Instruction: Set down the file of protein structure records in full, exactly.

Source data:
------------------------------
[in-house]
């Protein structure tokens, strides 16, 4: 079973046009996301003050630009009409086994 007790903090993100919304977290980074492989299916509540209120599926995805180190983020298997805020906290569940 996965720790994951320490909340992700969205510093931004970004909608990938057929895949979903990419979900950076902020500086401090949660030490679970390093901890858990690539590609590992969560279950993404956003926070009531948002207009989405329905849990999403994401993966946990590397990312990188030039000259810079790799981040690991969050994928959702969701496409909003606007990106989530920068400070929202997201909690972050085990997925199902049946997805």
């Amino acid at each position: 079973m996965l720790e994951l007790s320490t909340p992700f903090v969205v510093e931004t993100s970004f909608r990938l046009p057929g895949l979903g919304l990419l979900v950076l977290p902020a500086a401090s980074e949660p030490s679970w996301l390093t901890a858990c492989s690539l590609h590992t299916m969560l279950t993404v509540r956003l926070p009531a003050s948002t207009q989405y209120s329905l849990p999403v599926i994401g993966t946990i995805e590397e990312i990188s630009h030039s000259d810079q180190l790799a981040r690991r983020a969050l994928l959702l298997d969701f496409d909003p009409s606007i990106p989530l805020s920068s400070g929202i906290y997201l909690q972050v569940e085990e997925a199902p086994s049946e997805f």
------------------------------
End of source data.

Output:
[in-house]
């Protein structure tokens, strides 16, 4: 079973046009996301003050630009009409086994 007790903090993100919304977290980074492989299916509540209120599926995805180190983020298997805020906290569940 996965720790994951320490909340992700969205510093931004970004909608990938057929895949979903990419979900950076902020500086401090949660030490679970390093901890858990690539590609590992969560279950993404956003926070009531948002207009989405329905849990999403994401993966946990590397990312990188030039000259810079790799981040690991969050994928959702969701496409909003606007990106989530920068400070929202997201909690972050085990997925199902049946997805």
């Amino acid at each position: 079973m996965l720790e994951l007790s320490t909340p992700f903090v969205v510093e931004t993100s970004f909608r990938l046009p057929g895949l979903g919304l990419l979900v950076l977290p902020a500086a401090s980074e949660p030490s679970w996301l390093t901890a858990c492989s690539l590609h590992t299916m969560l279950t993404v509540r956003l926070p009531a003050s948002t207009q989405y209120s329905l849990p999403v599926i994401g993966t946990i995805e590397e990312i990188s630009h030039s000259d810079q180190l790799a981040r690991r983020a969050l994928l959702l298997d969701f496409d909003p009409s606007i990106p989530l805020s920068s400070g929202i906290y997201l909690q972050v569940e085990e997925a199902p086994s049946e997805f």